A method that helps cloud precipitation and relieve droughts


A team of Chinese scientists said that low-frequency sound waves directed at the cloud could help increase precipitation and ease droughts in dry areas, as researchers from Tsinghua University in Beijing sounded clouds using a frequency of about 50 hertz at 160 dB.

According to the British newspaper “Daily Mail”, Professor Wang Guangqian, a researcher of the study, said that the sound waves excite the cloud and shake it, and this leads to a greater probability of colliding water particles and collecting them together, which leads to the formation of larger drops and a greater chance of rain.

The team discovered that there were many more water droplets in the cloud after they fired their device, and made a loud sound like the sound of a jet engine running.

Wang and colleagues believe this technology could bring new and greater levels of rain to regions of the world suffering from drought.

Also, while experimenting with weather manipulation using sound wave technology on the Tibetan plateau in 2020, they recorded a 17% increase in precipitation.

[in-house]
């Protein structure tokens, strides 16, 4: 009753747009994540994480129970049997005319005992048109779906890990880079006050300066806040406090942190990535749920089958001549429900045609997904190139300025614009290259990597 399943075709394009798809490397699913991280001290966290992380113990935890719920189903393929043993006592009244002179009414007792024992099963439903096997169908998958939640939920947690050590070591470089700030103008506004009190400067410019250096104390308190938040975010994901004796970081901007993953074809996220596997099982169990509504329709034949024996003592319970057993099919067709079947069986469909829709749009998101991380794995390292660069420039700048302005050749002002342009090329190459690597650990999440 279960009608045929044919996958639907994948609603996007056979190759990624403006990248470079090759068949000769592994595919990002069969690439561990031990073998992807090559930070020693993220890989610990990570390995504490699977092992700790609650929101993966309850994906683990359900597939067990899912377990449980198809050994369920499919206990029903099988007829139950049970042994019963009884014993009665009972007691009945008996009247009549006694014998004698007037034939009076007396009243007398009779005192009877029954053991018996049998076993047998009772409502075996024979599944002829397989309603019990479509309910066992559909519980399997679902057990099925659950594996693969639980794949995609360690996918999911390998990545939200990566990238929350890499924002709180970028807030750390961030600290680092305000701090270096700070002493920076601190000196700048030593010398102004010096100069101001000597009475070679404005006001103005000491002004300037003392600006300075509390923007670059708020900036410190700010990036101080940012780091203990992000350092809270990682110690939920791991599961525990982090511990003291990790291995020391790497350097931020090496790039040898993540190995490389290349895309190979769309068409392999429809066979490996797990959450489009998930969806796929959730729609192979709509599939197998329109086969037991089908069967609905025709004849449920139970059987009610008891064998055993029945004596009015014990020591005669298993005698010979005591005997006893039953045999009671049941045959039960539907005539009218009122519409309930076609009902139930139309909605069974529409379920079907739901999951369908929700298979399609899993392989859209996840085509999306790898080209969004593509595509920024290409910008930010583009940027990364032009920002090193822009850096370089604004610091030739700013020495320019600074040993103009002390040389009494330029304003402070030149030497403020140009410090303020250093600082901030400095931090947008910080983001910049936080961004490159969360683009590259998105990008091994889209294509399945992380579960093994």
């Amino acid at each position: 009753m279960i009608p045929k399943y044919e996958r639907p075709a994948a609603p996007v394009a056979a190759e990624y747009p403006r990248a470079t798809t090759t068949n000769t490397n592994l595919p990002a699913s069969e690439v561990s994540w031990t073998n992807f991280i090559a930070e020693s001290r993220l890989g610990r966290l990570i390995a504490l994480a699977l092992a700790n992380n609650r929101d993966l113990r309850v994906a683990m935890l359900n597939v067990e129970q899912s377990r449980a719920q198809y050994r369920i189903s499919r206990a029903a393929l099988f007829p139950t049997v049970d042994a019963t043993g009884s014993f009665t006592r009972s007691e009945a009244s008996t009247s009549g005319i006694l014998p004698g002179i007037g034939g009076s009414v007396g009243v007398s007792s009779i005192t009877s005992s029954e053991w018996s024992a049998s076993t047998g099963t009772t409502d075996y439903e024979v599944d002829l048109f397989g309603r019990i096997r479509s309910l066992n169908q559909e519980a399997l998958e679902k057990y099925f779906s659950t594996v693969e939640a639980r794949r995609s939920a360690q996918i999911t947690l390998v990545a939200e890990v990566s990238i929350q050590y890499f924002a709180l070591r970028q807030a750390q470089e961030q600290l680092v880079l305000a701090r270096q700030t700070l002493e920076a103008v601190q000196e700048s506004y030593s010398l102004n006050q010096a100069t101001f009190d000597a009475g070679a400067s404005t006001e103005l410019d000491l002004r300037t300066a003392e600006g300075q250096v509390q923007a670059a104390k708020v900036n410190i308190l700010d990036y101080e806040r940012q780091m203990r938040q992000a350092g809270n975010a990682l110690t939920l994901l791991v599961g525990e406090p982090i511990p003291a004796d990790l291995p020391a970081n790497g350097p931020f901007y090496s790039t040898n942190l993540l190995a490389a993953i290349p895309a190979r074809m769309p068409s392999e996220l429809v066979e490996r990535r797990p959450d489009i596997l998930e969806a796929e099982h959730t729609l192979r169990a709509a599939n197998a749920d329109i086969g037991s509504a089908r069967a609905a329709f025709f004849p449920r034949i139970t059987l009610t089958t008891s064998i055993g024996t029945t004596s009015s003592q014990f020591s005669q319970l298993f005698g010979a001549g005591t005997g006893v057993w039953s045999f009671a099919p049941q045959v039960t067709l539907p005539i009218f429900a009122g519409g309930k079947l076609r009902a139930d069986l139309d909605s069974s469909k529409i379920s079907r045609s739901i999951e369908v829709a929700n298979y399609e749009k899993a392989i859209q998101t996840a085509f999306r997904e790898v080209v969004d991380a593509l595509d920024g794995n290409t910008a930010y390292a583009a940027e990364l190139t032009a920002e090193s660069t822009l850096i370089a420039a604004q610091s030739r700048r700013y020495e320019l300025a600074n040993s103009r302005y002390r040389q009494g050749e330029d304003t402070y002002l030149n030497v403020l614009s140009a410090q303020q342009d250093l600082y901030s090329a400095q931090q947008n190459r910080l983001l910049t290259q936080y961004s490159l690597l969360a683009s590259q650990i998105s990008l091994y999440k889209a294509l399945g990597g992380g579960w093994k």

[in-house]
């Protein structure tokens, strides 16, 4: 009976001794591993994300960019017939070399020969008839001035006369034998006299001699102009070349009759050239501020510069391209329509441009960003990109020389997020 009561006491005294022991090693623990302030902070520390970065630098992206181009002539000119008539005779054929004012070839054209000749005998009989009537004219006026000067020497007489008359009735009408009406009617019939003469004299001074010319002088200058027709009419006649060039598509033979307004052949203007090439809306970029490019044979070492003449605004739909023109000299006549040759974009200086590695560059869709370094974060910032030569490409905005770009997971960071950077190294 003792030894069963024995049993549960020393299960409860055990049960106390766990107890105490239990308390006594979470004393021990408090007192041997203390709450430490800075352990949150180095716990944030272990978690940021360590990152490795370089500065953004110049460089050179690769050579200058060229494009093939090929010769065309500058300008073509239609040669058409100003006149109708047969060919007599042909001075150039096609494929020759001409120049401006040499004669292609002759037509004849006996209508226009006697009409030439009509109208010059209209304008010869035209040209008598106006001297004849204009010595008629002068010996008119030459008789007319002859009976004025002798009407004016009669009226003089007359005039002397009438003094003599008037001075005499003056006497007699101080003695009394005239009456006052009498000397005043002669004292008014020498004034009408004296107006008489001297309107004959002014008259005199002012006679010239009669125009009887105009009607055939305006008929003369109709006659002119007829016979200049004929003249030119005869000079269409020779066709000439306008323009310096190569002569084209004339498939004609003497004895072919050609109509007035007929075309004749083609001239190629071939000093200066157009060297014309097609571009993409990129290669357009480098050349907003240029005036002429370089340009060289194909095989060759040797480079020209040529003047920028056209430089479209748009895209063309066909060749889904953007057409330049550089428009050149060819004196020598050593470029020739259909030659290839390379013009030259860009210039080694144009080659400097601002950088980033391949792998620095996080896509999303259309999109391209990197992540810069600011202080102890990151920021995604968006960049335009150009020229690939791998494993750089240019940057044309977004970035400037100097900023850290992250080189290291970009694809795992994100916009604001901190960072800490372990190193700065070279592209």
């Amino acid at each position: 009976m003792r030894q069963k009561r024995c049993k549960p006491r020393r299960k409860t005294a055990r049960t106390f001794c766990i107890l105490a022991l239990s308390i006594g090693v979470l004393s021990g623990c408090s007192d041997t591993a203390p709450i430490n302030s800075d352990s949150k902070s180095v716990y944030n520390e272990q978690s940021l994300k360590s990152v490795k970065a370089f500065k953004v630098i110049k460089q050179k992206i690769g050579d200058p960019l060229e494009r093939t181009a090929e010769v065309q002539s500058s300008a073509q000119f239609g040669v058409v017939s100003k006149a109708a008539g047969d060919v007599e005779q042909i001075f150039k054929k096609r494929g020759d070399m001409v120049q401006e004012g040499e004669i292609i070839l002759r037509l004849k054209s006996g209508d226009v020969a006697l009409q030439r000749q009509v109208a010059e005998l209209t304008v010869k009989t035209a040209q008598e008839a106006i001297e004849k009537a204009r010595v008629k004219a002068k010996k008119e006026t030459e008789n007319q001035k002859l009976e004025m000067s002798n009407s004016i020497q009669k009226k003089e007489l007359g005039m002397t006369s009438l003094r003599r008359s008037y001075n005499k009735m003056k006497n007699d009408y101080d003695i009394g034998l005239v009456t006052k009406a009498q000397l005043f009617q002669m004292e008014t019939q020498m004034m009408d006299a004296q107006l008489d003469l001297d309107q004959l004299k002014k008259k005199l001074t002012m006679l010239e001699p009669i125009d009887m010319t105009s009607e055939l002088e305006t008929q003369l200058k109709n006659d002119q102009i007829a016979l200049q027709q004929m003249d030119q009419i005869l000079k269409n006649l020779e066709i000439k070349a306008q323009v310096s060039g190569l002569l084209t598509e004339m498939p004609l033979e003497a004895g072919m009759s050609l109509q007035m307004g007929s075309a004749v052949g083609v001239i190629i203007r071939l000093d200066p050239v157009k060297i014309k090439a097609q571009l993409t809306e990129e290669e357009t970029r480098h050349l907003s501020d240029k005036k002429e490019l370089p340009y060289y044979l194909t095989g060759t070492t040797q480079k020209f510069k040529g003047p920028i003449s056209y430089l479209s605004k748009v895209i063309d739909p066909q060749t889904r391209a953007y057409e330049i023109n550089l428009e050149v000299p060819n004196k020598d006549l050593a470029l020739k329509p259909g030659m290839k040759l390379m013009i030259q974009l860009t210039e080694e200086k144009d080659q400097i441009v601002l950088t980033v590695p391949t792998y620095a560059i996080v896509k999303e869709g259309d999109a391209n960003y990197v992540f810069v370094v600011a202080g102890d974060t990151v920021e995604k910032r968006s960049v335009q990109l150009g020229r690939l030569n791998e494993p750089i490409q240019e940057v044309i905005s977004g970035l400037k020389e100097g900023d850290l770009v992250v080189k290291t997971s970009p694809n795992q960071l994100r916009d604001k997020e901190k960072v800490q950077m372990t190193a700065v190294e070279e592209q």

China has about 20 trillion tons of water vapor in the atmosphere, but only 20% falls as natural rain on Earth, and at uneven rates across the country.

The amount that falls as rain in the western regions is even less than the national average of 20%, Wang said, which inspired him to search for this method of creating rain.

In a research paper published in the journal Scientia Seneca Technology, the team said acoustic power technology is changing the physics of the cloud, adding that future versions can be developed even remotely controlled at a very low cost, making them more applicable in remote and inaccessible areas.


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